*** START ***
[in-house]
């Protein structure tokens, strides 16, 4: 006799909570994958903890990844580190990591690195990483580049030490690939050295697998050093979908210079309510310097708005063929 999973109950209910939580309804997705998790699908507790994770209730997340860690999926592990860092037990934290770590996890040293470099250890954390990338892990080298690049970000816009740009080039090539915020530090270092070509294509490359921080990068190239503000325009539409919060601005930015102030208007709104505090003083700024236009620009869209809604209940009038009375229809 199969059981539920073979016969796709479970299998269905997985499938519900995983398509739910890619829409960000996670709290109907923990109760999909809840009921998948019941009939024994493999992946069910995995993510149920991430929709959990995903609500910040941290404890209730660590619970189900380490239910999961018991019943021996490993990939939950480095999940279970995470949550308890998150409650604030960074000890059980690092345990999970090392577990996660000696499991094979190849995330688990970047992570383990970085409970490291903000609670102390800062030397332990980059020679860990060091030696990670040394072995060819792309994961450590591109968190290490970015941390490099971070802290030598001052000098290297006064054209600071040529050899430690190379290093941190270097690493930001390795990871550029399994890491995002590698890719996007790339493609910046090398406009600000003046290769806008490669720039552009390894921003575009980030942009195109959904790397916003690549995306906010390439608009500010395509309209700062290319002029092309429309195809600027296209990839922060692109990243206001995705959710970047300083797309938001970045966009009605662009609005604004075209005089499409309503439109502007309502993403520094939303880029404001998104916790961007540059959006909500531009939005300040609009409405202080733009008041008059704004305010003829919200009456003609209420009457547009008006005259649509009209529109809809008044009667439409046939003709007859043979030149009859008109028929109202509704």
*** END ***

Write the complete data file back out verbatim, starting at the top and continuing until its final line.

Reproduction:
[in-house]
């Protein structure tokens, strides 16, 4: 006799909570994958903890990844580190990591690195990483580049030490690939050295697998050093979908210079309510310097708005063929 999973109950209910939580309804997705998790699908507790994770209730997340860690999926592990860092037990934290770590996890040293470099250890954390990338892990080298690049970000816009740009080039090539915020530090270092070509294509490359921080990068190239503000325009539409919060601005930015102030208007709104505090003083700024236009620009869209809604209940009038009375229809 199969059981539920073979016969796709479970299998269905997985499938519900995983398509739910890619829409960000996670709290109907923990109760999909809840009921998948019941009939024994493999992946069910995995993510149920991430929709959990995903609500910040941290404890209730660590619970189900380490239910999961018991019943021996490993990939939950480095999940279970995470949550308890998150409650604030960074000890059980690092345990999970090392577990996660000696499991094979190849995330688990970047992570383990970085409970490291903000609670102390800062030397332990980059020679860990060091030696990670040394072995060819792309994961450590591109968190290490970015941390490099971070802290030598001052000098290297006064054209600071040529050899430690190379290093941190270097690493930001390795990871550029399994890491995002590698890719996007790339493609910046090398406009600000003046290769806008490669720039552009390894921003575009980030942009195109959904790397916003690549995306906010390439608009500010395509309209700062290319002029092309429309195809600027296209990839922060692109990243206001995705959710970047300083797309938001970045966009009605662009609005604004075209005089499409309503439109502007309502993403520094939303880029404001998104916790961007540059959006909500531009939005300040609009409405202080733009008041008059704004305010003829919200009456003609209420009457547009008006005259649509009209529109809809008044009667439409046939003709007859043979030149009859008109028929109202509704």